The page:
Wednesday, 16 March 2011

A mystery for US house prices ?

Hello there. Just a quick post on the US home prices today. I know it must seem out of place with all the madness following the Japan earthquake but I really don’t want to say anything about it since I don’t feel comfortable with it. All this human pain makes me feel awful, I just hope that one of the most pronounced instances of confirmation for Murphy’s Law will soon halt…

So, out of place really, here comes my post about house prices in various US states.

source: St. Louis Federal Reserve

Although New York and Massachusetts both displayed larger increases in house prices than Missouri, prices there didn’t behaved much worse than those at the latter. While in California where the housing bubble was of gigantic proportions the fall recorded was phenomenal. What factors are at play here and how can this be explained? I will tell you my theory after the next graph.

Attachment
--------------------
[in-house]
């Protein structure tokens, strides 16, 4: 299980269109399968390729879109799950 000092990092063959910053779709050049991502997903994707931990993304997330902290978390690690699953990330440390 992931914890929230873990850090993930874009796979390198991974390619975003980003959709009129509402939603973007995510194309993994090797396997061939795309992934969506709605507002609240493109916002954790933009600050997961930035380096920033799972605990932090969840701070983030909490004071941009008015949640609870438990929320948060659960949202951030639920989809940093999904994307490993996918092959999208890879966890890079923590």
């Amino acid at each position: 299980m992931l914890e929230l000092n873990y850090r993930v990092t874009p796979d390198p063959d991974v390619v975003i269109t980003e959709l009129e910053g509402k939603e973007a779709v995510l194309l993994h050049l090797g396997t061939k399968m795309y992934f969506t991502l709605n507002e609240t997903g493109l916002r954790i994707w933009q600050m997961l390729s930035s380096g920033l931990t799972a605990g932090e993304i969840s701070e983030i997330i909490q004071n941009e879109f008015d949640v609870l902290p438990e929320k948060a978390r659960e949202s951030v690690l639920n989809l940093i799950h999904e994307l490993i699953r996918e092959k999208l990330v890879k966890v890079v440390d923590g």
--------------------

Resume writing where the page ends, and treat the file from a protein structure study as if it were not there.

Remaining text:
source: St. Louis Federal Reserve

Here the effect that I want to highlight is less pronounced. The highest risers and also the biggest fallers are Florida and Nevada. While house prices declines in Illinois and Wisconsin have been more subtle (always compared to the other states, since there is nothing subtle about a almost 50% fall).

What do Illinois, New York and Massachusetts (i.e. Boston) have in common? All of them are financial centers. Although indexes’ level in New York and Massachusetts equaled or surpassed that for California their declines have been relatively more contained. 

source: St. Louis Federal Reserve

What does that tell you? It tells me that financial centers, positively affected by the rebound in  capital markets, fare better than other areas where the housing market was one of the sole job providers. At least for now, since the markets have proved how volatile they can be...I think it helps prove the point that I did make in an older post, namely that the propping-up of the financial markets by the FED assists the US economy in becoming more two-tiered. States like Nevada, Florida and California where banking/finance is not such a major income-generator have displayed monumental falls in house prices (although admittedly the run-up was steeper also). Of course this is not something healthy and is a contingent source of discontent for American people...

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